Father, today, like everyday, I need your help, I need your guidance, I need your forgiveness, I need the cleansing and healing power of the Blood of Jesus and the activity of the Holy Ghost in my life. There is a journey I am in Lord; it has been a tough journey, a journey filled with filth, mistakes, sin, errors and everything in between. I see myself as a wretched men, my victory is in Jesus and in Jesus alone. I thank you for all that I am through Christ and I thank you that through your Holy Spirit you are working in me. I am innocent through Christ; without HIM I am guilty. I am righteous through Christ, without HIM I am unrighteous. I am holy through Christ, without HIM I am a filthy man and I am victorious also through Christ, without HIM I am a looser. The condition of my flesh makes me a slave to sin; my soul is going through a process of restoration. I am changing the way I think, I am getting better with my decision making and better in connecting my emotions to the reality of who I am IN CHRIST; to allow joy and peace to decorate my soul and brighten my days. I thank God for the born-again spirit within me; God has created an upright spirit within me, a spirit who is willing to cooperate with God every day. Oh I thank God for the indwelling of the Holy Ghost and how He ministers to my spirit, how He restores my soul and how he fights my flesh. I praise you today oh God… Wash me and make me white like snow. I desire holiness and not a lifestyle of sin. Thank you for your precious Law that is being formed in my heart… Yes Lord! Thank you that the good work you started in me… YOU will complete! In Jesus’ name… Amen!
In Romans 7:7-25 we see the great Apostle Paul talking about himself: those were his own words. Not only did he describe his own condition and struggle with sin, but the condition and struggle with sin of all of us. Paul gave us an example of transparency and humility; something very hard to find amongst many of our brethren today. They don’t understand themselves as spirit, soul and body because they were presented with the idea that we could be perfect and unable to sin. They would rather answer to the questing of, “How are you doing?” By stating, “blessed and highly favored.” They were told that to accept that there is a part of us that is a slave to sin is the same as denying their own salvation. So they lie, they embrace hypocrisy and run from transparency.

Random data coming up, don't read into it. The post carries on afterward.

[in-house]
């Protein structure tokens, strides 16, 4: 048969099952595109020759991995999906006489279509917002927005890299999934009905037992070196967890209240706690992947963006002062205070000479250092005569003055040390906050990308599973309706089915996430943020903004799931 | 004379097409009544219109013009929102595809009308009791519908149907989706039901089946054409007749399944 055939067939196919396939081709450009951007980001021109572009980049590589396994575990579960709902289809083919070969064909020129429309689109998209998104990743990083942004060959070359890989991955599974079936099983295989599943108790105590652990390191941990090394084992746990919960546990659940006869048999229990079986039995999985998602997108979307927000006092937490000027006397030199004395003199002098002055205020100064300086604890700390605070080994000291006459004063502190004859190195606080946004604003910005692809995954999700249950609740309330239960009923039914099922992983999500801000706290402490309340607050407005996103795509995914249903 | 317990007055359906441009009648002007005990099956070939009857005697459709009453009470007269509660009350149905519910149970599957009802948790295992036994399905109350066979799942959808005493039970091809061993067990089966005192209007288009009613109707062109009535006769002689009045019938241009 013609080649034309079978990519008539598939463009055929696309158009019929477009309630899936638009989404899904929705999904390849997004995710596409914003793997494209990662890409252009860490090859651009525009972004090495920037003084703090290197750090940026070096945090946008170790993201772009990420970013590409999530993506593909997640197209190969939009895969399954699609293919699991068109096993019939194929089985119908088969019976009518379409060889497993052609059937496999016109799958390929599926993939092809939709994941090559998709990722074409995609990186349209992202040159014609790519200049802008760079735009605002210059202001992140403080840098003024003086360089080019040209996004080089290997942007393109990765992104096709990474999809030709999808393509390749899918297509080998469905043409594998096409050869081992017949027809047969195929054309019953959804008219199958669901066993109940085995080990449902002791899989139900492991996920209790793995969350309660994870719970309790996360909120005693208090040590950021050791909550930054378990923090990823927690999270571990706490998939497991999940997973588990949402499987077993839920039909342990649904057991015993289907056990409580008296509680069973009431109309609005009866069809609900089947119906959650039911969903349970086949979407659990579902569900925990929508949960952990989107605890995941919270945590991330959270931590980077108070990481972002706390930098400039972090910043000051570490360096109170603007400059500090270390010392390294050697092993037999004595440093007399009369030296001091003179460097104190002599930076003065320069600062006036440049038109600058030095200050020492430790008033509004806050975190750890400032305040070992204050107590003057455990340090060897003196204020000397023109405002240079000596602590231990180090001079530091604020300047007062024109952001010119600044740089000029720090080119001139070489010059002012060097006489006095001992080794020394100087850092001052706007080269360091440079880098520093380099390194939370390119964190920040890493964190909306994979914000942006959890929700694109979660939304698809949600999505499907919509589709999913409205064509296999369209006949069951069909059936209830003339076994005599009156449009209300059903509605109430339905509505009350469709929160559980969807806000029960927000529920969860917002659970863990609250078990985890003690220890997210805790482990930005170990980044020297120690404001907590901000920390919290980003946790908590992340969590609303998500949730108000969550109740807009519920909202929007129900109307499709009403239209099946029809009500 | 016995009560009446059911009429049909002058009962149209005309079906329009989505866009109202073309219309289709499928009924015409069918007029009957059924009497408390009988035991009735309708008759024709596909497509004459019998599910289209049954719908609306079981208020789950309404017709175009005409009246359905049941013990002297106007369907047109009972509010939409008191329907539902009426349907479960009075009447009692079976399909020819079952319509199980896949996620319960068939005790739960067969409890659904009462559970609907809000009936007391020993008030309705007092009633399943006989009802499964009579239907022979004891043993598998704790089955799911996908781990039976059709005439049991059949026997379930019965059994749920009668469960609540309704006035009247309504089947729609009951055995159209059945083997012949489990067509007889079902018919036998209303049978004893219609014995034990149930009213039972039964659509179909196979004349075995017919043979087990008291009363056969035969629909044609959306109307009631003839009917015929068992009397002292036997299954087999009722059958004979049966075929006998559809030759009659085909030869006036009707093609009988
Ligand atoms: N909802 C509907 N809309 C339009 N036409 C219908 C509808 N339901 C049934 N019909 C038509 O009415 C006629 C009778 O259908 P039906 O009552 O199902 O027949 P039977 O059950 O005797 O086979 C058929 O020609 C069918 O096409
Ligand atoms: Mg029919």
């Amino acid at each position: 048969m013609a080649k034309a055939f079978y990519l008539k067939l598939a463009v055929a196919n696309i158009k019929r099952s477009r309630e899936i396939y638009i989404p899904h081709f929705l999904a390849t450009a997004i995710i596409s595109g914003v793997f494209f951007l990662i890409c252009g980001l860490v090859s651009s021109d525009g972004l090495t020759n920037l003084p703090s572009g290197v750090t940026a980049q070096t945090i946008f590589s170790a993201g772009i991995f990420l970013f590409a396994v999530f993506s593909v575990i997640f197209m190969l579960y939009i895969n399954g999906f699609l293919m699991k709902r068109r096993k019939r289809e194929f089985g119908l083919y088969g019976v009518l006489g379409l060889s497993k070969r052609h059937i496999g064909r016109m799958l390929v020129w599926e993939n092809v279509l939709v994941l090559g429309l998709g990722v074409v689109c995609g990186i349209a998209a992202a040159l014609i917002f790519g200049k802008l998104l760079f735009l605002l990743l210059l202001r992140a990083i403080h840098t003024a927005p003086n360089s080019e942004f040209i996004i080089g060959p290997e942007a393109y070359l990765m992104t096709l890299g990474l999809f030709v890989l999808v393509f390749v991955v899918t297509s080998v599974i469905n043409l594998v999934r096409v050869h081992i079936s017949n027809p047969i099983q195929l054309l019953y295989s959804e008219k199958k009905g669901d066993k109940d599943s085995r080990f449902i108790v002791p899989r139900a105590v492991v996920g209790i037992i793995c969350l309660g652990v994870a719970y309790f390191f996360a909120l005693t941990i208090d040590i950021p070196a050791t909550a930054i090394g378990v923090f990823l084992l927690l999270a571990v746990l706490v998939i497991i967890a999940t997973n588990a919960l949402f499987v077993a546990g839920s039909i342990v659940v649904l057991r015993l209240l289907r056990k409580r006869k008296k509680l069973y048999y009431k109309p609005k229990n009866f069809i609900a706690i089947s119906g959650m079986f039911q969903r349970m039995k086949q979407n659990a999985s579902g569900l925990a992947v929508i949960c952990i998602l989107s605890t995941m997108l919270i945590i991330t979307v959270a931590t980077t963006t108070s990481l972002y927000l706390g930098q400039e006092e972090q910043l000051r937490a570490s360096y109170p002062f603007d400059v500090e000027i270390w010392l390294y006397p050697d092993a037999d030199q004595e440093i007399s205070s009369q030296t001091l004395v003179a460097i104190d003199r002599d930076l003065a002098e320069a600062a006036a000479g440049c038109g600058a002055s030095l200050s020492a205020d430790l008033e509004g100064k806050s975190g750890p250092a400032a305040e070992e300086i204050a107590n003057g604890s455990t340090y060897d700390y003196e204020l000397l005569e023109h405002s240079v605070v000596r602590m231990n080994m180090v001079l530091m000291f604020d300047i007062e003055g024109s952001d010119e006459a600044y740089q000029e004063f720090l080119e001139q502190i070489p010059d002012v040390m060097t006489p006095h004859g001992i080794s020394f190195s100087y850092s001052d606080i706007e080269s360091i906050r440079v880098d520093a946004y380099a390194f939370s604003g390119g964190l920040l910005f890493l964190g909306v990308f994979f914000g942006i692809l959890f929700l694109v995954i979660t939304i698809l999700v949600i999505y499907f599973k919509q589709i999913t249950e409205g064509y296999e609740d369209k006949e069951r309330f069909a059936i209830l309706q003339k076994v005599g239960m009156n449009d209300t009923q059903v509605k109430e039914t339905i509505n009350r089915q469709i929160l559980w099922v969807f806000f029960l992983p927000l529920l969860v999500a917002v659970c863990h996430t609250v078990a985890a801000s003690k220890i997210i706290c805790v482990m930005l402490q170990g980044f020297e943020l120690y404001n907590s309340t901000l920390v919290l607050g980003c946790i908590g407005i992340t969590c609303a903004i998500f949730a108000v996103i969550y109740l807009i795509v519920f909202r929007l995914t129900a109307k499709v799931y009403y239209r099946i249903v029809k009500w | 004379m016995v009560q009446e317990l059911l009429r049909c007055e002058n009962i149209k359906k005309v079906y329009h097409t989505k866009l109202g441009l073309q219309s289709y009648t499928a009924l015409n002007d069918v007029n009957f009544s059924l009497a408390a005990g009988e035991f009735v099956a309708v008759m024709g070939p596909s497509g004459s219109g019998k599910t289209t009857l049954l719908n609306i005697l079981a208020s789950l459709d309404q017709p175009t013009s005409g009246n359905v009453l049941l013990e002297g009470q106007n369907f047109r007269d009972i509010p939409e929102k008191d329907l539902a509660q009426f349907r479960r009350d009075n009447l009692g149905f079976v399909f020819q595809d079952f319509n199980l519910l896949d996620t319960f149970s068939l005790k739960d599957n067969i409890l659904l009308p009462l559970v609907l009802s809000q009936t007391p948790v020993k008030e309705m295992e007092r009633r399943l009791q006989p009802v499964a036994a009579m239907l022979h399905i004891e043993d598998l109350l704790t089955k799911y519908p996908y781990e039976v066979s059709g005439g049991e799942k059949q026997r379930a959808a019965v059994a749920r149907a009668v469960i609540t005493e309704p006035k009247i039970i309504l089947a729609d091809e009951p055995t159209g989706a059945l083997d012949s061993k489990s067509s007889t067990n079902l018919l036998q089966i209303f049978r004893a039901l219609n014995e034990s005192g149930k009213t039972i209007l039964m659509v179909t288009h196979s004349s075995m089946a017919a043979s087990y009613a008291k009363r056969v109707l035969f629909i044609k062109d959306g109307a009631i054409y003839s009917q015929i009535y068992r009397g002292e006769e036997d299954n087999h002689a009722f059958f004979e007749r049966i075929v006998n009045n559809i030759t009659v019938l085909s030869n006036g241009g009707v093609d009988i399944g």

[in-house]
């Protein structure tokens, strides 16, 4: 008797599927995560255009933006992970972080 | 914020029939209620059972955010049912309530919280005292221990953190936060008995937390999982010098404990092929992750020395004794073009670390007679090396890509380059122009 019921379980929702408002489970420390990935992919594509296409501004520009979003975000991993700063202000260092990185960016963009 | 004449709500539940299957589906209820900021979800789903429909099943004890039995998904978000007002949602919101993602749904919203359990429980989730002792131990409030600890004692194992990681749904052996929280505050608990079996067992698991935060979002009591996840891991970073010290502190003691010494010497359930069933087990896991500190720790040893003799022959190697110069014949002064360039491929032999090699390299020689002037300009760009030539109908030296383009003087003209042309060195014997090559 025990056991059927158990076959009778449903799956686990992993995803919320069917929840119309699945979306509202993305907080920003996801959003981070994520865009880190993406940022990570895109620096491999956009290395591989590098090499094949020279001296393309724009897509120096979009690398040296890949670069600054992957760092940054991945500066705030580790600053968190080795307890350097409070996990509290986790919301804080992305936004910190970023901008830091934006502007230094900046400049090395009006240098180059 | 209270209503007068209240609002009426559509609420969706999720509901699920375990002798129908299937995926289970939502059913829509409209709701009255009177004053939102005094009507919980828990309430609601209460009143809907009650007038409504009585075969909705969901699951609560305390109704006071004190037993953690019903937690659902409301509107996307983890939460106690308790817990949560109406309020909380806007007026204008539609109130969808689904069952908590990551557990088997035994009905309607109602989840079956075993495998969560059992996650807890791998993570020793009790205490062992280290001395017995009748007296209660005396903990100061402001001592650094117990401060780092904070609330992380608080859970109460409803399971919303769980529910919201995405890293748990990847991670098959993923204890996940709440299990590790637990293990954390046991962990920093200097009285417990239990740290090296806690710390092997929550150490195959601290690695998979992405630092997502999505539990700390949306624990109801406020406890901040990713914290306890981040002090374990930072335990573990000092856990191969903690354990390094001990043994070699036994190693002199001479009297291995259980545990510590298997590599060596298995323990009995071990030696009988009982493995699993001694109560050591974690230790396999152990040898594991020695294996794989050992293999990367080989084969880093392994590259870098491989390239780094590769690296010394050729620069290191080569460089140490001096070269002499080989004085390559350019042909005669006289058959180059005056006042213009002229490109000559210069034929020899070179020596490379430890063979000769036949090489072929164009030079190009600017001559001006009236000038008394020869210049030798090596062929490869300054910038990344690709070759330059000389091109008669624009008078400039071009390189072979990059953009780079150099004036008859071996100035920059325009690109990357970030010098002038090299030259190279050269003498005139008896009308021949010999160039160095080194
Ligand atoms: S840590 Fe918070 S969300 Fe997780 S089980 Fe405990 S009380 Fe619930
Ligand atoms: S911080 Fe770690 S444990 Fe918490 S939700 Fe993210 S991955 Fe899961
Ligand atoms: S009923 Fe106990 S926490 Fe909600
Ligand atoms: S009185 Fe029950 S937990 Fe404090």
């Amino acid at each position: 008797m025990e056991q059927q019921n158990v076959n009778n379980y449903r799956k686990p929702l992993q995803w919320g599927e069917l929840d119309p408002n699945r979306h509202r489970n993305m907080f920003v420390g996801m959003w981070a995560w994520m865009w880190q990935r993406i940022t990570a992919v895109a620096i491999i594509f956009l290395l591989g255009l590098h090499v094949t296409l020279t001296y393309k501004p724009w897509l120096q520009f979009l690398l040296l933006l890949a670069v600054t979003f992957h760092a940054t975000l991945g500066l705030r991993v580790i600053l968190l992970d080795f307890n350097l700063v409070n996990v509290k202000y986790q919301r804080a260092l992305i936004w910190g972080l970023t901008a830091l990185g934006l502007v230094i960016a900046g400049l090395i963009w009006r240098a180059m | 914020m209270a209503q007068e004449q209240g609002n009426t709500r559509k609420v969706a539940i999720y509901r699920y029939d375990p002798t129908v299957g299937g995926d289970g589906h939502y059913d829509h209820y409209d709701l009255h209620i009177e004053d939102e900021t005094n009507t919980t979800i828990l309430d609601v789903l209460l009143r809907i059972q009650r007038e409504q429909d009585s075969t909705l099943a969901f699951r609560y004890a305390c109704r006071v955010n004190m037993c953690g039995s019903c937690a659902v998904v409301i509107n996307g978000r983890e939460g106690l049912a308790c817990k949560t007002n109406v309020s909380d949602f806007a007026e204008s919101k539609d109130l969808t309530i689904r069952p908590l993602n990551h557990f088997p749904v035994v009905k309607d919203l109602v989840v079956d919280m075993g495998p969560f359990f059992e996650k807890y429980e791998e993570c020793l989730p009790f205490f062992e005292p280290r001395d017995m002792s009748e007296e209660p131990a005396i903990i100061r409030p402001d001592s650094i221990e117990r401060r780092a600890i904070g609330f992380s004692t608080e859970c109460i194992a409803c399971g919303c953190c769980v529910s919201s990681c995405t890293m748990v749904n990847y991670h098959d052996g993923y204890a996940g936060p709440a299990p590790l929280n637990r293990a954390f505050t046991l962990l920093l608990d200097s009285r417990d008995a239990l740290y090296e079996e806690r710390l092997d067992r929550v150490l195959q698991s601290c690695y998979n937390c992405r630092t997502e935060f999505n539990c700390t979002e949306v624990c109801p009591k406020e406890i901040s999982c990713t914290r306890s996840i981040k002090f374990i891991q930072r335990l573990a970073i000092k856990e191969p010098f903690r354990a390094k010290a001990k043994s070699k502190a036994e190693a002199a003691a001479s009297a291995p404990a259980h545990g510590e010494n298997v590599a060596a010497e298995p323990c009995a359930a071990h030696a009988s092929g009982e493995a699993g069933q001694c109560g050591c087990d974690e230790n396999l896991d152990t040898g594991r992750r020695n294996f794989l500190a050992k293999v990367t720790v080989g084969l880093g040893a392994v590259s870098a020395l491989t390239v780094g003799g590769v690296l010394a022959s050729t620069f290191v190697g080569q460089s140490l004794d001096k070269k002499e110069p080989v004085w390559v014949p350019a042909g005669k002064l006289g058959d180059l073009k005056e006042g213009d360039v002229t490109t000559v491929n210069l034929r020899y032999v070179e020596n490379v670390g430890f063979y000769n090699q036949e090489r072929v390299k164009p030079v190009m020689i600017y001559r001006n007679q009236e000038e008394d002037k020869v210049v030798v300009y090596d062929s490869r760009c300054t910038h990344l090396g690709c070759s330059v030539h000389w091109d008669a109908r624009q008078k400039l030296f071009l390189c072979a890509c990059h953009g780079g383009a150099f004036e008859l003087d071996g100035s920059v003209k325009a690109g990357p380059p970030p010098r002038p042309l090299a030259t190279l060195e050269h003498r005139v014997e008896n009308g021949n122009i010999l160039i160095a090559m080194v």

Romans 7:7-25 crushes any justification for arrogance and pride in our lives, even as believers and brings us to the point of facing the reality that without Christ we are indeed a bunch of wretched men and women. Romans 7:7-25 establishes that Jesus is everything and ONLY HE deserves the glory. There is no reason for pessimism, Romans 7:25 is not only describing the reality of our struggle, but also the tangible reality of our redemption through Christ Jesus, this is an undeniable theme through the entire book of Romans. Paul closes Romans 7 confirming the power of such redemption by stating, “Wretched man that I am! Who will set me free from the body of this death? 25 Thanks be to God through Jesus Christ our Lord! So then, on the one hand I myself with my mind am serving the law of God, but on the other, with my flesh the law of sin. Romans 7:24-25 (NASB)
Thank God that Romans 7 did not end with the reality that we are wretched, but with the announcement of Jesus who will indeed set us free from this body of death; from this sinful and disgusting nature that lives in us. That, my friends, is the Gospel, that is indeed… good news!
I believe that Romans 7 helps us understand the magnitude of the evil that is in us. However, Romans 7 also teaches us that the death and resurrection of Christ gave us more than taking away our guilt. Christ is making us free by the power of His Spirit and by the power of his blood. Christ stands as our Saviour; soon we will all go home with him. Christ stands as our Lord; he is dealing with us. The devil’s accusations have no power over us. God disciplines us when he needs to, gives us mercy to hold back the judgment we really deserve; gives us grace that we don’t deserve, empowers us to do right, stands as our Attorney when we mess up, and is our number One intercessor to guaranty our victory. When everything is said and done, one thing is for sure; God will restore our souls in the midst of a sinful world and in spite of our uncooperative flesh. This flesh has no hope; this flesh will die, but the true me, the “I” in the inner man that Paul spoke about, will be glorified. That’s good news!